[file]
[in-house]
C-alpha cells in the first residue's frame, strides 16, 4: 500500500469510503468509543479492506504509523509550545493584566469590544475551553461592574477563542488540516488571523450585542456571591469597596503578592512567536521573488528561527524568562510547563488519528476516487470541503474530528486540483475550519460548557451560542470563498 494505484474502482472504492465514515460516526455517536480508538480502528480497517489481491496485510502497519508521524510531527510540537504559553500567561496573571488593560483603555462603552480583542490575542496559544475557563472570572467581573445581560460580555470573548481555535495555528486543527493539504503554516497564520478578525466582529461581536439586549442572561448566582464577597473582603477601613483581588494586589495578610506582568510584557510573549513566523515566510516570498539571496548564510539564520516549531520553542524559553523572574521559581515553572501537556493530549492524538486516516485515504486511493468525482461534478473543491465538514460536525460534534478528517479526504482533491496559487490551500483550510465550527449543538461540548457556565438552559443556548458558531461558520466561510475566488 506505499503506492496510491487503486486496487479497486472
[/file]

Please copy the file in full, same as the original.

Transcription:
[in-house]
C-alpha cells in the first residue's frame, strides 16, 4: 500500500469510503468509543479492506504509523509550545493584566469590544475551553461592574477563542488540516488571523450585542456571591469597596503578592512567536521573488528561527524568562510547563488519528476516487470541503474530528486540483475550519460548557451560542470563498 494505484474502482472504492465514515460516526455517536480508538480502528480497517489481491496485510502497519508521524510531527510540537504559553500567561496573571488593560483603555462603552480583542490575542496559544475557563472570572467581573445581560460580555470573548481555535495555528486543527493539504503554516497564520478578525466582529461581536439586549442572561448566582464577597473582603477601613483581588494586589495578610506582568510584557510573549513566523515566510516570498539571496548564510539564520516549531520553542524559553523572574521559581515553572501537556493530549492524538486516516485515504486511493468525482461534478473543491465538514460536525460534534478528517479526504482533491496559487490551500483550510465550527449543538461540548457556565438552559443556548458558531461558520466561510475566488 506505499503506492496510491487503486486496487479497486472